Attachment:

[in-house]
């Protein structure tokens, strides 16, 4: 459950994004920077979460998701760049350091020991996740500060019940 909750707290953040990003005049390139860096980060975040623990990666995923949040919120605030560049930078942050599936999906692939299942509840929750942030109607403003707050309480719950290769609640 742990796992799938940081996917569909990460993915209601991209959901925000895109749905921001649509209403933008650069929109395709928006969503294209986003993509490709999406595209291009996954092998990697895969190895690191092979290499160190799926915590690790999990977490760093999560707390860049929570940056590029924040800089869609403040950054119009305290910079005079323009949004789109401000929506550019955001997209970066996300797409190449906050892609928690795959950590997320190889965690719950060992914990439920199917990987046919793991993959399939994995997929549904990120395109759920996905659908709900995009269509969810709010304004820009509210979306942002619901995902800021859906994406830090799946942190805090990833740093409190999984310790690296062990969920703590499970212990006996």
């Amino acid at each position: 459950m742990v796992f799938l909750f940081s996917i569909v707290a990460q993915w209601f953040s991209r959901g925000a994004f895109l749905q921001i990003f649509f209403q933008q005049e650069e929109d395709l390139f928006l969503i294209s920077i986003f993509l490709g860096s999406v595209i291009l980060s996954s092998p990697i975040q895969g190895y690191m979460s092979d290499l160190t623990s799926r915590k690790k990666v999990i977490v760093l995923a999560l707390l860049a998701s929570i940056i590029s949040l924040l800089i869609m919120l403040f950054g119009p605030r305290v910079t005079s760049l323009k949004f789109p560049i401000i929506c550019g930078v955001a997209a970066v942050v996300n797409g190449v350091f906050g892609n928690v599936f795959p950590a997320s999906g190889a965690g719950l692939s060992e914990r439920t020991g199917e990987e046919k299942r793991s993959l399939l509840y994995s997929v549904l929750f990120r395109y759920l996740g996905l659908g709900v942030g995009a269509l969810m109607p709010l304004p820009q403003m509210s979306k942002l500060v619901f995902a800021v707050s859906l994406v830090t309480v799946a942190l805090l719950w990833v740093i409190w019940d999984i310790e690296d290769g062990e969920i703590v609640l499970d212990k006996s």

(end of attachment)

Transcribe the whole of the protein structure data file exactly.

[in-house]
């Protein structure tokens, strides 16, 4: 459950994004920077979460998701760049350091020991996740500060019940 909750707290953040990003005049390139860096980060975040623990990666995923949040919120605030560049930078942050599936999906692939299942509840929750942030109607403003707050309480719950290769609640 742990796992799938940081996917569909990460993915209601991209959901925000895109749905921001649509209403933008650069929109395709928006969503294209986003993509490709999406595209291009996954092998990697895969190895690191092979290499160190799926915590690790999990977490760093999560707390860049929570940056590029924040800089869609403040950054119009305290910079005079323009949004789109401000929506550019955001997209970066996300797409190449906050892609928690795959950590997320190889965690719950060992914990439920199917990987046919793991993959399939994995997929549904990120395109759920996905659908709900995009269509969810709010304004820009509210979306942002619901995902800021859906994406830090799946942190805090990833740093409190999984310790690296062990969920703590499970212990006996």
């Amino acid at each position: 459950m742990v796992f799938l909750f940081s996917i569909v707290a990460q993915w209601f953040s991209r959901g925000a994004f895109l749905q921001i990003f649509f209403q933008q005049e650069e929109d395709l390139f928006l969503i294209s920077i986003f993509l490709g860096s999406v595209i291009l980060s996954s092998p990697i975040q895969g190895y690191m979460s092979d290499l160190t623990s799926r915590k690790k990666v999990i977490v760093l995923a999560l707390l860049a998701s929570i940056i590029s949040l924040l800089i869609m919120l403040f950054g119009p605030r305290v910079t005079s760049l323009k949004f789109p560049i401000i929506c550019g930078v955001a997209a970066v942050v996300n797409g190449v350091f906050g892609n928690v599936f795959p950590a997320s999906g190889a965690g719950l692939s060992e914990r439920t020991g199917e990987e046919k299942r793991s993959l399939l509840y994995s997929v549904l929750f990120r395109y759920l996740g996905l659908g709900v942030g995009a269509l969810m109607p709010l304004p820009q403003m509210s979306k942002l500060v619901f995902a800021v707050s859906l994406v830090t309480v799946a942190l805090l719950w990833v740093i409190w019940d999984i310790e690296d290769g062990e969920i703590v609640l499970d212990k006996s």